The Solicitors Disciplinary Tribunal has confirmed that it will consult on where to set the standard of proof when determining allegations of misconduct against solicitors.
The Bar Standards Board is also looking at a new civil standard of proof for practitioners who face allegations of misconduct, downgrading it from the current criminal standard of proof. The BSB can do this but in contrast the SRA cannot because it does not have the power to make such a change, although I am sure it would very much like to do so. The change can only come from the Tribunal or in legislation.
The SRA has been quiet of late on this issue, although it plainly wants a lower standard to address what it sees as a handicap when prosecuting.
The SDT's President, Edward Nally has summarised the position perfectly:
"The SDT will remain the master of its own destiny in this debate. Its membership will do what it believes to be right in a rational, informed, evidence-based manner. The SDT will lead on the issue of the standard of proof applied in its proceedings on its own terms and in its own time and will not be distracted by the sometimes ill-informed rhetoric of others. The SDT is watching the BSB consultation with interest, recognising that the Bar’s tribunal is a smaller body than the SDT with different issues."
Calls for change have not thus far been based on evidence, but have resulted largely from pressure exerted on the SRA by others who see it as failing to secure convictions before the SDT. In defending itself the SRA has bemoaned the high standard to proof it has to meet.
When the SRA prosecutes an application before the Solicitors Disciplinary Tribunal it has to prove allegations to the criminal standard. It has for some time been pressing hard to change this to the lower civil standard, and will doubtless continue to do so. Many commentators observe, more with resignation than enthusiasm, that it is only a matter of time before this happens.
Historically the SRA has fought shy of testing the standard of proof in the Higher Courts even when it has had an opportunity to do so. It therefore embarked on an alternative strategy of persuasion outside the courtroom. It has done this in a number of ways.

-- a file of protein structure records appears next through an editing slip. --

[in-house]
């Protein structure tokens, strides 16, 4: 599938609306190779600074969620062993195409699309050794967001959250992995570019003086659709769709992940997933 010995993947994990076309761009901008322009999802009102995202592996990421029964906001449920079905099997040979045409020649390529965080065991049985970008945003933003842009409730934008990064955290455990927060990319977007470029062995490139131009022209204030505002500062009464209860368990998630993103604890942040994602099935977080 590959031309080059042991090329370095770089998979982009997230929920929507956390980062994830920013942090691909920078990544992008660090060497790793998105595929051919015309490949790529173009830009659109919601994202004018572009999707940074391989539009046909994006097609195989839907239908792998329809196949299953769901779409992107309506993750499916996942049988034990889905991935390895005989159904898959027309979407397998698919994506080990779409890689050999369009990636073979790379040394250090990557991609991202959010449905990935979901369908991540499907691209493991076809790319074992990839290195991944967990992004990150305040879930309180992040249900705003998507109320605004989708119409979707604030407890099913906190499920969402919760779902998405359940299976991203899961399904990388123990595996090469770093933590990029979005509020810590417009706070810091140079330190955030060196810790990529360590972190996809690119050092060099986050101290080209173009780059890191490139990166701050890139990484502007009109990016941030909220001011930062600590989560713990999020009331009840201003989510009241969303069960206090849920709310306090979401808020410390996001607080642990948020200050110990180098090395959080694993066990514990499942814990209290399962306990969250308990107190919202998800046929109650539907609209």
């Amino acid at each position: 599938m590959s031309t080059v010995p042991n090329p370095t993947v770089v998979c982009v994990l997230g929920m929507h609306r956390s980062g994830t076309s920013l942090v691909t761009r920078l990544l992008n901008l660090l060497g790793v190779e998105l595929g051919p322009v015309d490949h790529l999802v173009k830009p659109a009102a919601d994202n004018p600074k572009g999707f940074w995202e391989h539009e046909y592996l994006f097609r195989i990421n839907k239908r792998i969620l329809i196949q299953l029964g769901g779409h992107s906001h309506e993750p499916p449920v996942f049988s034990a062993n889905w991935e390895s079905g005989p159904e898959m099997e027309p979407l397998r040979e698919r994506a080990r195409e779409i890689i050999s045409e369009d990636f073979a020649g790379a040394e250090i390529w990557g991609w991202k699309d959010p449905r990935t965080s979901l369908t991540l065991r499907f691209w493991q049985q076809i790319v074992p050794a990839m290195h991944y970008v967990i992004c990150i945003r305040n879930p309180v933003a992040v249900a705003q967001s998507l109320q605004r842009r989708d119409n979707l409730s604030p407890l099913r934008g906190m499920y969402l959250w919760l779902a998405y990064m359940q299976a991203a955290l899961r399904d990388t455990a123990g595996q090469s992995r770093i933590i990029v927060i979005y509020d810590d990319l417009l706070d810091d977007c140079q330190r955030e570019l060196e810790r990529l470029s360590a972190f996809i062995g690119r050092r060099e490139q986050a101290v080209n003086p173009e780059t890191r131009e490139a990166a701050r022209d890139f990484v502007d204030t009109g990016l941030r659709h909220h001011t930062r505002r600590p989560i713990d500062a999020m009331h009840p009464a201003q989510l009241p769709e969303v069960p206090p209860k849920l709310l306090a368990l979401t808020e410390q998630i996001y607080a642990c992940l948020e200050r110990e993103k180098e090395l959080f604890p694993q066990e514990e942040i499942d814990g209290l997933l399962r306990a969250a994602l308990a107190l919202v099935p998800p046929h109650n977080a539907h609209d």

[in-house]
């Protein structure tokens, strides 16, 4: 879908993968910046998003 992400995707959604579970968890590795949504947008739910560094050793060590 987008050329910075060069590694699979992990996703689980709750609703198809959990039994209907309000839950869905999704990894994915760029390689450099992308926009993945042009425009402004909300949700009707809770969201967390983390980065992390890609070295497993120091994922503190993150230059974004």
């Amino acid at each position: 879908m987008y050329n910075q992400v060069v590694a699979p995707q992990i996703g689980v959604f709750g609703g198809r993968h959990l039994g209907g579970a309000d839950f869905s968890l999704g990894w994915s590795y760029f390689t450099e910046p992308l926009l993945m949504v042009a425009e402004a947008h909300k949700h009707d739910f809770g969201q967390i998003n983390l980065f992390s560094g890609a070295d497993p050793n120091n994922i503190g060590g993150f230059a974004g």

The SRA was a notable stakeholder contributor to the Insurance Fraud Taskforce, which reported in early 2016. The report makes clear that other stakeholders expressed concern the SRA was not doing enough to tackle dishonest solicitors. In its defence the SRA submitted its ability to enforce standards of professional conduct, in the public interest, was hampered by the use of the criminal standard. It argued, by implication, that the criminal standard made prosecutions and therefore enforcement problematical. The answer, said the SRA, is to lower the bar.
This argument was never supported by any evidence. My own experience tells me that the problem, if it truly exists, will be tiny but is unlikely to be a product of the burden of proof. The process is adversarial and sometimes the SRA loses. That’s court life.
The real answer to this will be found in good quality forensic investigation work followed by a properly formulated and presented prosecution. The SDT will find allegations of misconduct not proved when there is either a deficiency in the prosecution, or the prosecution evidence and arguments, or where it prefers to accept the solicitor’s evidence. Where clear forensic or other evidence is obtained and presented, there is no problem with the existing burden of proof.
Another argument deployed is that the SDT is now in a minority of regulatory tribunals that applies the criminal standard, and so it should follow the others.
The SDT is a significant regulatory tribunal and is widely respected as a fact finding court. Compared with the SDT many other regulatory tribunals are quite small and so the comparison argument is not a good one. When it does find dishonesty the SDT almost without exception strikes from the Roll. By comparison other Tribunals do not always do this. It is right that before an inevitable strike off the Tribunal should be sure of dishonesty to a high standard.
My concern is that a lowering of the standard of proof will lead to a lowering of the standards of evidence gathering and prosecutions.
The SRA also argues it is illogical it makes certain regulatory decisions on a balance of probabilities and that the SDT then applies the criminal standard when reviewing these. The SRA drew support from remarks in SRA v SDT 2016 EWHC 2862 (Admin). In that case, involving a Mr Arslan, the SDT was a reviewing court and not a primary finder of fact. By far and away the majority of the SDT’s decisions are made when it is a primary fact finder. Arslan is not therefore a good argument for wholesale change and in deploying it SRA fails to draw a distinction between a court of review and one of primary fact finding.
I am aware of very few who actually do this work who support a lowering of the standard of proof. Many highlight the terminal effect a finding of dishonesty has on a solicitor’s career and that it is right a regulator should be required to clearly prove dishonesty. I agree with this approach, and in over 20 years as a prosecutor and defender before the SDT I cannot say that the higher standard has hampered a prosecution. It really should not be beyond the SRA with its resources to obtain appropriate and compelling evidence and present prosecutions convincingly and properly.
That is how it should conduct its enforcement.